Central Texas is on track for a record year for home sales, the Austin Board of Realtors said Thursday.
In its latest monthly report, the board said 2,378 single-family homes were sold changed hands in October, a 2.5 percent increase over October 2014’s volume. The median sales price was $252,790. That’s a 5.3 percent increase over the prior October, when half the homes sold for $239,990 and half for less.
The Austin area set a record last year with 27,794 homes sold across the region, the board’s figures show.
“We’re on pace for another record year,” said Barb Cooper, president of the Austin Board of Realtors. “While home sales typically slow each fall, housing demand has remained strong far past the typical peak selling season. This demand stems from strong employment and our area’s high growth rate—factors that help create a stable housing market.”
Year to date, Central Texas has had 24,884 home sales from January through October, the board said. Pending sales are up 4 percent, with 2,339 homes in the pipeline to close.
So far, sales have risen every month in 2015 year-over-year, except for May, the board’s figures show.
Demand has been outpacing supply for what has now been the longest prolonged period since the 1980s, said Eldon Rude, a longtime Central Texas housing market analyst.
And that imbalance, Rude said, “is directly related to an extended period of sustained job growth and people moving here. That’s at the heart of why we continue to see record home sales.”
Rude pointed out the Austin area has gained more than 20,000 jobs a year, for more than five years now.
“It’s a long period of strong economic growth that has resulted in a lot of people moving here and needing housing,” said Rude, principal of 360 Real Estate Analytics, an Austin consulting firm. “If we continue to have a strong economy, the housing market is going to remain strong.”
Shelly Hemingson, a Realtor with Keller Williams, has seen the boom first hand. Even with a slight slowdown in the fall and a small rise in interest rates, “houses that are priced competitively, especially those $350,000 and under, are going really fast,” she said. “We’re still seeing multiple offers, and a lot of my deals are cash deals, with buyers moving into Austin who are New Yorkers, Californians and international.”
That’s particularly the case in Central Austin, where buyers are willing to sacrifice space and pay more for a convenient location, Hemingson said.
“Fixer-uppers that are a little smaller are very much in demand,” she said. “I always encourage my buyers to get pre-approval from a lender because I can guarantee you there is going to be a multiple offer situation.”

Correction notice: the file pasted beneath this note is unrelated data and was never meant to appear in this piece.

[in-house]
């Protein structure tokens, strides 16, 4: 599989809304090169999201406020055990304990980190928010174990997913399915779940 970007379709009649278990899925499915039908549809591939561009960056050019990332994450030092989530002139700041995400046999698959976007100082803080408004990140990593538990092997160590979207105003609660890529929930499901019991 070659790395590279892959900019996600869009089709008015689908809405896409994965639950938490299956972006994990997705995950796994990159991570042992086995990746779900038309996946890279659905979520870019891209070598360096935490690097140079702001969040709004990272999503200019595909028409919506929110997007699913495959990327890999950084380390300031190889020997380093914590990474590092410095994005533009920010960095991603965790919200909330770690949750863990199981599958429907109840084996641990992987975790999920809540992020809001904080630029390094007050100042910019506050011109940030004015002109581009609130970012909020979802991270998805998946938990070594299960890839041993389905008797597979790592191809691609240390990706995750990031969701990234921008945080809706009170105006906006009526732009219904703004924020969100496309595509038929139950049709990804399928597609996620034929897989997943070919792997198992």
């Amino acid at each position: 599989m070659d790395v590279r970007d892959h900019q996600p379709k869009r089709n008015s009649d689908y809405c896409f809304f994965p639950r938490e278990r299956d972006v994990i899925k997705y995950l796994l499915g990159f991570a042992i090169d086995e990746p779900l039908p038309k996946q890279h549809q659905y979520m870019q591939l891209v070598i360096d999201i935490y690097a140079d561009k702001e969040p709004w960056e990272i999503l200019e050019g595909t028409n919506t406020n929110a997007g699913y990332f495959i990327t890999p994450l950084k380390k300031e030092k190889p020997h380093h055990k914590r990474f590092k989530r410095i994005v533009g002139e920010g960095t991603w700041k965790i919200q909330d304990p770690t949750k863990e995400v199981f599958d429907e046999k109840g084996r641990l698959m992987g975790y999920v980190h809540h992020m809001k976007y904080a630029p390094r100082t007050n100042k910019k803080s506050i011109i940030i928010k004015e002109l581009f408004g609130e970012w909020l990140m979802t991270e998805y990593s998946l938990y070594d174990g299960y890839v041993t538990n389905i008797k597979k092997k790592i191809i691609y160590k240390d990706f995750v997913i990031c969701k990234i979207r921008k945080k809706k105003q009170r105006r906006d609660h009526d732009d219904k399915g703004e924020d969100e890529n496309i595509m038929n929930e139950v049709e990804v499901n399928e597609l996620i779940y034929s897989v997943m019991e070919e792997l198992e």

Kristin and Steve Hamlett recently saw how fast the market can move. They put their house, in the Ridgelea neighborhood in Central Austin, up for sale on Oct. 1 in preparation for a move to the Mueller development.
“Six days after listing it, it was under contract for a little above the asking price,” Kristin Hamlett said. “We were surprised by how fast it happened.”
Strong housing demand coupled with a low supply of homes continues to push prices higher. Year-to-date, the Austin area’s median home sales price rose 9 percent, to $262,000, the board said.
Nick Zappitelli said he bought a starter home in 2008 in South Austin, paying close to $90,000. He sold it this year for roughly twice that amount, he said.
“The market has just exploded,” Zappitelli said. “It’s unreal.”
Zappitelli, director of public relations for International Studies Abroad, moved from Austin to Lexington, Ky., in 2012. This summer, he and his fiancée, Megan White, moved back to Austin, purchasing a house in the Rosedale neighborhood that they were able to buy for less than the asking price.
Zappitelli credits his real estate agent, David Brodsky, for helping the couple negotiate a lower price.
Brodsky, a broker associate with Keller Williams Realty, said the Austin housing market is expected to remain strong into the foreseeable future, despite the prospect of a bump in mortgage interest rates when the Federal Reserve meets in December.
“While I think it’s inevitable that rates are going to rise, I don’t think it’s going to skunk a very robust Austin market,” Brodsky said.
Rude said the impact on the housing market from rising rates “will be tied to how much they go up, and how quickly.”
In addition to job and population growth, another reason behind the strength of the market for pre-owned houses is that new home prices are sharply rising due to increasing cost of land, lots and labor, Rude said.
“The resale market is very compelling in terms of pricing,” Rude said. “It’s a viable alternative because new homes have gotten so expensive.”
Nationally, the housing market has had its best year since the recession. And sales of existing homes are expected to increase in 2016 at a moderate pace, although affordability pressures from inventory shortages and rising mortgage rates could slow the potential for even stronger sales momentum, Lawrence Yun, chief economist for the National Association of Realtors, said at a recent forecast event.